"All I can tell you is that there are some things in the report that don't make any sense," he said. "Certainly it's very difficult to understand what they based the decision on, other than their desire that we relocate."
"I don't understand what's driving these decisions," he said.
Johnson Controls has insisted all along that its plant's emission controls would have prevented any significant contamination. It says emissions were about one-seventh of the Chinese national standard and that employees were frequently tested to ensure their blood lead levels remained with safe limits.
Molinaroli contends the Shanghai authorities have failed to identify the real cause of the lead poisoning cases and that the risks of further contamination remain.
With the Shanghai plant closed, Johnson Controls is importing batteries from factories elsewhere to meet customer demand, he said.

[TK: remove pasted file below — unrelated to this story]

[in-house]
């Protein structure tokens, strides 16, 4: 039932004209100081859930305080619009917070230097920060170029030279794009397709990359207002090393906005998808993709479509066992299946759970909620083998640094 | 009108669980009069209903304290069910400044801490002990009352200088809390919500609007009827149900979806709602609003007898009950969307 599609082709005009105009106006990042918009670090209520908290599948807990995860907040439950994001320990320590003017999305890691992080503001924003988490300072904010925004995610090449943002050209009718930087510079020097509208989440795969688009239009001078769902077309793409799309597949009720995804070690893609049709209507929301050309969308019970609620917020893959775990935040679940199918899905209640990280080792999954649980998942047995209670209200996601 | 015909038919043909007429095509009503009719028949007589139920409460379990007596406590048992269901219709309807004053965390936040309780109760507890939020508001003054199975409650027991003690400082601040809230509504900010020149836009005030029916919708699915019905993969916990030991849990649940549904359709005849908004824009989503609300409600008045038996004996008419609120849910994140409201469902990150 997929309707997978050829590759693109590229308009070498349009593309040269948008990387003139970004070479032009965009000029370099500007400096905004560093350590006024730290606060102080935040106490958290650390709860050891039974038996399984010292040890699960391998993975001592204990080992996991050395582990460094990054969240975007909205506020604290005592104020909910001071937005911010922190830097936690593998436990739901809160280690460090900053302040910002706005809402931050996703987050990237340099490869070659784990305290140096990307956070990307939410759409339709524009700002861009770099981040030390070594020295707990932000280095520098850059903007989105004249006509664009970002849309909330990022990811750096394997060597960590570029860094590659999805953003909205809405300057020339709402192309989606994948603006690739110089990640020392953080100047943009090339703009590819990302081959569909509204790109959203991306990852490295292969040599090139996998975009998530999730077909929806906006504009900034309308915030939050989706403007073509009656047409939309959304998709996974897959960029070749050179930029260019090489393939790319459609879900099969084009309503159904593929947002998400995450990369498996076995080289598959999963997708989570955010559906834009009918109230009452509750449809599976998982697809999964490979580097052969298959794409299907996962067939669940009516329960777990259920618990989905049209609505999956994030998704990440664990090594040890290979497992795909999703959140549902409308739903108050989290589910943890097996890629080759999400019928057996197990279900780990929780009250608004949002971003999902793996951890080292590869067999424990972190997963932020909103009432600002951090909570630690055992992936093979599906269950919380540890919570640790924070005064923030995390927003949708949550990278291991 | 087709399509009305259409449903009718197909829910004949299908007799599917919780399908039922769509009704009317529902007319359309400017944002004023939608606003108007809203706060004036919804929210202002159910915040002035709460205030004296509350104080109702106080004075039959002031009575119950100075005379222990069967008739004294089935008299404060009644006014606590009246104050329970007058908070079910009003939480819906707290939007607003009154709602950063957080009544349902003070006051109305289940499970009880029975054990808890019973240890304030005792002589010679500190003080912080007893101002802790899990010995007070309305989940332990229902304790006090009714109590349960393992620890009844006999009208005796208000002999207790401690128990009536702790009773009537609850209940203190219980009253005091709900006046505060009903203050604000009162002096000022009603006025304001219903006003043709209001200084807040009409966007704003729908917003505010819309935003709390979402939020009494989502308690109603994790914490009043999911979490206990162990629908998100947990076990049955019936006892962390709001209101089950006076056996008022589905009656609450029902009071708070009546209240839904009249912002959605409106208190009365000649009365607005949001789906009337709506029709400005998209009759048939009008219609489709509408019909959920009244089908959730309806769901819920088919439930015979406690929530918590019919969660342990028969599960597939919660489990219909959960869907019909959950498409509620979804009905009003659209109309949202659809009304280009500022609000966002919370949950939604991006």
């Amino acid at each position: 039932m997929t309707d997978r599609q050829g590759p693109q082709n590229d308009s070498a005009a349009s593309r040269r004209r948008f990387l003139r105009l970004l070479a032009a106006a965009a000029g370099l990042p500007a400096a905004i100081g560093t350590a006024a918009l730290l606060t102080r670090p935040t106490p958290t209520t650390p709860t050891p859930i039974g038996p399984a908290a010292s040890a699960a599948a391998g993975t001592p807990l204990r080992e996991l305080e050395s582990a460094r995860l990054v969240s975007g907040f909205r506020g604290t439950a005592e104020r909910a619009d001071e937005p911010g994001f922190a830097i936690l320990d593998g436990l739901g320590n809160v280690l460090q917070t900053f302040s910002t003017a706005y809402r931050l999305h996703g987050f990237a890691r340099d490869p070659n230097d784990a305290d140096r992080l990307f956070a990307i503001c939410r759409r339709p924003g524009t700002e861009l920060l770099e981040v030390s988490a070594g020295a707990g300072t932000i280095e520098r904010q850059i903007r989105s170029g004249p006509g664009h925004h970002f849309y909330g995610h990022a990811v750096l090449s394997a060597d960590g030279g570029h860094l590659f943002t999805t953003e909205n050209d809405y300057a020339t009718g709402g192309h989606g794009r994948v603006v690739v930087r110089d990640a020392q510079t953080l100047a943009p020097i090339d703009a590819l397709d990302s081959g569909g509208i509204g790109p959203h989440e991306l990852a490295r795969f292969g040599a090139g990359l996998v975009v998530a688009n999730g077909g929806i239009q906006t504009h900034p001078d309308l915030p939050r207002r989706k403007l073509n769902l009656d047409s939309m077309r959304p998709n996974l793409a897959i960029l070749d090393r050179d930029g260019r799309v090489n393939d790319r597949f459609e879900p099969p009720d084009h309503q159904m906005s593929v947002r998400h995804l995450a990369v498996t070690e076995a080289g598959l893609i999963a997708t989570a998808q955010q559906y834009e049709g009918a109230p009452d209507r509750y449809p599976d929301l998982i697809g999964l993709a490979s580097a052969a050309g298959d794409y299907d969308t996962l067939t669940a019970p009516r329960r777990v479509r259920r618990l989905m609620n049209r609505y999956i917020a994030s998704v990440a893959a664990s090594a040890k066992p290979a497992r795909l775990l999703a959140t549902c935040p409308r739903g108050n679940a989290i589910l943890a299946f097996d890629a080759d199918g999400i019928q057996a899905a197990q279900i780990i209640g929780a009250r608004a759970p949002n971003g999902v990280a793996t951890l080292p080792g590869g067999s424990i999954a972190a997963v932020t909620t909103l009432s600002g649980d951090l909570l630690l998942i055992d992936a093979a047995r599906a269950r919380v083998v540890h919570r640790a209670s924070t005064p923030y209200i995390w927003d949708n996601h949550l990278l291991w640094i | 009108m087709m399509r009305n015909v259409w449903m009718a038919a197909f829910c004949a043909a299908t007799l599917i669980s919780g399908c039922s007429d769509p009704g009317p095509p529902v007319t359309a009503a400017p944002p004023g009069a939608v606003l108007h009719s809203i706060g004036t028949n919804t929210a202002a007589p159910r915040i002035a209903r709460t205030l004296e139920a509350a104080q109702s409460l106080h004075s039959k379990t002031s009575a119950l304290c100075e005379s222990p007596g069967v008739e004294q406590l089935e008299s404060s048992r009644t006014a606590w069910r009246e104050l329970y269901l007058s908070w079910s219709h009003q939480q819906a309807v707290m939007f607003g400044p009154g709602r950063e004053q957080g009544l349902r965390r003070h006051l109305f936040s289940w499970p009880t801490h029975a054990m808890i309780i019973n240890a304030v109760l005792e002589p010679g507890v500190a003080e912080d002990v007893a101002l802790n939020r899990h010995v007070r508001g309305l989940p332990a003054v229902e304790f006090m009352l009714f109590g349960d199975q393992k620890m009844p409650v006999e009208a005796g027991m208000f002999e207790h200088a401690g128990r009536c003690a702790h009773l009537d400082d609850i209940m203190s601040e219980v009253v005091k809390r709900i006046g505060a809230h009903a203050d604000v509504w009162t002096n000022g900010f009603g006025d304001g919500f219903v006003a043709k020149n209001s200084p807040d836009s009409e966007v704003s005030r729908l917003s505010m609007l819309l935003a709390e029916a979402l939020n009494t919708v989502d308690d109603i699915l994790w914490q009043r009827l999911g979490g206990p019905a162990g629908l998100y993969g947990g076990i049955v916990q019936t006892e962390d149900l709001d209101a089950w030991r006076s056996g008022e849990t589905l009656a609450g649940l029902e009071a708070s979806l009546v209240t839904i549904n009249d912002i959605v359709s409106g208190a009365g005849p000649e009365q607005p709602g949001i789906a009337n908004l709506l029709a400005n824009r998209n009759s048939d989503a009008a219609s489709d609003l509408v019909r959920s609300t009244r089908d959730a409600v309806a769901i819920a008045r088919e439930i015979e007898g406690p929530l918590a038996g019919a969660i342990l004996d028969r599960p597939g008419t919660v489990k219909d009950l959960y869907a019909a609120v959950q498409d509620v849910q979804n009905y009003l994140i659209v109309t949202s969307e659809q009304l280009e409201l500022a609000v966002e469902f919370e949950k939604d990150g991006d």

Work might turn to battery assembly and charging if the company fails to convince local authorities to let it resume lead processing.
Molinaroli said the factory may eventually relocate but for now the company is focused on getting a new plant up and running far to the west, in Chongqing.
"From our standpoint it's a battle that we've lost. We want people to understand that ... we are the gold standard for producing lead acid batteries," he said.
Researcher Fu Ting contributed to this report.
Elaine Kurtenbach on Twitter: http://www.twitter.com/ekurtenbachsh
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